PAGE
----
I just posted an article about Social Workstreams vs. Workflow. While I am still in the “flow” mentally, let’s talk about the fact that ideas are generated and can flow in two different directions. The direction of flow makes a big difference in the application. This is reminiscent of the classic AC (alternating current) or DC (direct current) debate of the early 20th century on electricity. In a hundred years we’ve ended up with AC for distributed electricity (our homes) and DC for local power (batteries). Now, in idea management we also have two flows, that I’ll call CC and POV. Most people are CC’ers, they are not even thinking POV and thus are missing out on a critical use of idea management to improve their organizations results. Let’s examine these flows and some of the issues around them.
CC for Community Contributed
Almost universally when I discuss Idea Management people are thinking about the approach of tapping into the large, general population to generate ideas. The community generates the ideas and they flow into a process that reviews them and moves them forward or not. They want engagement, input, volume, and the wisdom of crowds. Let’s call this standard flow CC for Community Contributed.
POV for Process Owner Vetting
Here is the new twist. Without idea management solutions, ideation is really owned by the business process owners. Most product managers take pride in their ideas. Yes, they reach out for ideas. But, usually they believe they know best. They are paid to be great at it. This is the same for almost all existing business processes – process improvement, best practices, RFP proposal creators, program managers, HR policies, marketing managers creating collateral and campaigns, etc.
Then, here we come with Idea Management and suggest that they open up the process to the crowd and let a big flow come rolling in. Organizations are doing this and the business process owners are adjusting; sometimes, with resistance.
Now, we take the next step. The process owners aren’t stopping their innovation. They are still coming up with features, ideas of their own, decisions. So, now we get to POV or Process Owner Vetting. How about the process owners taking their ideas and exposing them to the crowd to get feedback – to vet their ideas. This is the essence of the POV flow of ideas.
Examples of POV
So, let’s look at a few examples of POV:
- a Marketing manager posts their ideas for marketing campaigns for vetting with the sales population
- the Executive team posts its ideas for company objectives to their mid-level managers
- a Product Manager posts their top 10 product features for their next rev of a product for vetting and ranking by the big community
- a Sales director posts their sales projections by product line for the year for the big community to rate (predictive)
- the IT Department posts every application that they are developing for business groups for all to vet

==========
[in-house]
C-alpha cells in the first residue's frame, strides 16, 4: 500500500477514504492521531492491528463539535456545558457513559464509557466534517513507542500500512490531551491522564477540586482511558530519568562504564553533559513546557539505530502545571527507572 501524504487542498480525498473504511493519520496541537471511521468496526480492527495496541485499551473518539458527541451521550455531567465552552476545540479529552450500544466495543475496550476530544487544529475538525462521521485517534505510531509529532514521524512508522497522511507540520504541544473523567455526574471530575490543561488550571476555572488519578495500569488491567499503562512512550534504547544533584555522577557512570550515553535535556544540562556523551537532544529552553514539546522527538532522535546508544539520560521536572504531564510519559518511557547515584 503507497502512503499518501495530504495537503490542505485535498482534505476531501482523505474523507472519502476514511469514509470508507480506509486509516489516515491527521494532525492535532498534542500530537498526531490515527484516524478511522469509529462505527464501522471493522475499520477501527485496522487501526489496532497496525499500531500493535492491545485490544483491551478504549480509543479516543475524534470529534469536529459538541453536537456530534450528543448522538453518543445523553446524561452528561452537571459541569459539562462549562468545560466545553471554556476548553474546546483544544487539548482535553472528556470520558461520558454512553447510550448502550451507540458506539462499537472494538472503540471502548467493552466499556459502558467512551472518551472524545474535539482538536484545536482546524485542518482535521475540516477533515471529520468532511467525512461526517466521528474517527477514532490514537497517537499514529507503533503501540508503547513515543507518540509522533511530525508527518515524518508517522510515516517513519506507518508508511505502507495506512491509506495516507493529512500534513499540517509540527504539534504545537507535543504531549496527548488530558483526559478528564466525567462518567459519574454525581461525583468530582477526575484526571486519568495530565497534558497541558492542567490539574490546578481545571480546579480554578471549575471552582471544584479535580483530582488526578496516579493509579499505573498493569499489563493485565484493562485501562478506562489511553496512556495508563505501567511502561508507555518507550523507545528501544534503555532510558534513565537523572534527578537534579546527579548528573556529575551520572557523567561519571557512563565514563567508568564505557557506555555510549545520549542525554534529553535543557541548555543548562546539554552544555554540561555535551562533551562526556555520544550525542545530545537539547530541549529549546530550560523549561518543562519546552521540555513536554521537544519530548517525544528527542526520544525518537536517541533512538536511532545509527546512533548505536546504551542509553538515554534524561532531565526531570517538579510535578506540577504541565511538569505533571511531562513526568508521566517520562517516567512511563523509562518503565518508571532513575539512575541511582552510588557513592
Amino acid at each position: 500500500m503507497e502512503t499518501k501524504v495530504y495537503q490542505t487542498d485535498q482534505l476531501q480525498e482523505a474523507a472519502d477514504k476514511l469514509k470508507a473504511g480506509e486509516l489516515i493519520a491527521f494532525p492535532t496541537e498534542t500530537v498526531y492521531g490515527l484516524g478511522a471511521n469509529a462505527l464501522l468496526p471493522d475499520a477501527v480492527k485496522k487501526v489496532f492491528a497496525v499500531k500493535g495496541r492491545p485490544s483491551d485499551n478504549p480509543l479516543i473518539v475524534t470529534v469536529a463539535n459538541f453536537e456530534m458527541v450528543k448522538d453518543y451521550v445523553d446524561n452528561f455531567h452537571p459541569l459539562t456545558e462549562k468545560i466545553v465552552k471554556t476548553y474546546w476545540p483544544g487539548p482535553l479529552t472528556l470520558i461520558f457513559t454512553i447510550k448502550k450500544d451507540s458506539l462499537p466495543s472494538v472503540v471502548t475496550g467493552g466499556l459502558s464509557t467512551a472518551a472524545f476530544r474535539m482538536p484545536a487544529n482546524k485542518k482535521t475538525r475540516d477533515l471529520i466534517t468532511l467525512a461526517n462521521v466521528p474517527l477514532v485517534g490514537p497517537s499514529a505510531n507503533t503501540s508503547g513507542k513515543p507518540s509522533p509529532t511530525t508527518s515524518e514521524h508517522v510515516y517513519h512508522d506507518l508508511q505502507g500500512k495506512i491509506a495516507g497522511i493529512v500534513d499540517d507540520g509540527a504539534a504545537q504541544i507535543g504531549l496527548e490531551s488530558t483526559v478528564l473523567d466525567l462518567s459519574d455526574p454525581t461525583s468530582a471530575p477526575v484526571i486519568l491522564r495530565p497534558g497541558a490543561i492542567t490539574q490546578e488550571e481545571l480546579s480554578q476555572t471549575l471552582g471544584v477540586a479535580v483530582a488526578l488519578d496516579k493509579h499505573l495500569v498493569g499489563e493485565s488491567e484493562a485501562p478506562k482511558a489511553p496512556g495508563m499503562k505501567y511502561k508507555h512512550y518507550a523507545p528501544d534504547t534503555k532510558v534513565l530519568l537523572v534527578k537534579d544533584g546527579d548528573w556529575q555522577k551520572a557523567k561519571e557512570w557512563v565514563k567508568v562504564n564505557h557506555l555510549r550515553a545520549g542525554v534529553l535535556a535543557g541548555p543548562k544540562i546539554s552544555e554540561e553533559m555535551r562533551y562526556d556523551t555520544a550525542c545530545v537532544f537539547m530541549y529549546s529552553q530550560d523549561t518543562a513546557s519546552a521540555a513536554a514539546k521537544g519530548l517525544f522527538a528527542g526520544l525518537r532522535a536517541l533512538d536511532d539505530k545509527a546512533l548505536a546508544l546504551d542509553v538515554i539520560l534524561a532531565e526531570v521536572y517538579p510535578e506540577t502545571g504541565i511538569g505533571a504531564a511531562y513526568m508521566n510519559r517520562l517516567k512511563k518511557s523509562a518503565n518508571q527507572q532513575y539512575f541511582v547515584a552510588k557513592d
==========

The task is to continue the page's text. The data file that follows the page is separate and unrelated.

- the HR department posts new policies to the big community before they go into place and ask for feedback, comments, and questions
- the Best Practices group posts Best Practice articles and then receives ratings, comments, and questions to make best practices that much better
Impact of POV
Ask a business process owner and they tend to be more comfortable with CC. Why? Because they can always say no or defer. But, ask them to go POV and vet THEIR ideas with the community and you’ll get some hesitation. What if the community doesn’t like their idea? What if the ranking by the community differs greatly from what they think? You can sense the refrain “It will take time and I already know what I want to do.” Yet, organizations are learning that vetting with a general population or targeted segments is a great way to be more effective. Obviously, this is the whole point of test marketing and user testing that we have done for a long time. But now, we can also do it internally and at a much smaller incremental cost.
POV scenarios are at least 50% of the way that you can leverage Idea Management solutions such as Cim. Yet, we are only starting to understand the power of going POV in addition to CC. The reality is that social tools such as Cim are primarily providing organizations with the ability to tap into the power of people – the power of the crowd. Learning to tap the power of people starts with looking at your internal business processes and simply asking “How can we tap into our internal people and/or external people to improve our business results?” Sometimes, the answer is CC to get peoples ideas. Other times, the answer is POV to be able to vet ideas, thoughts, policies, objectives that you are working on. You can use Cim to address both flows.
In the 20th century the AC and DC debate about electricity eventually worked itself out and became the vehicle to power growth and improvement in the quality of life. To follow the analogy you could claim that the power for the 21st century business is people. Learning when and how to use CC and POV to become a people powered business will take some time and getting used to. But, the value is there.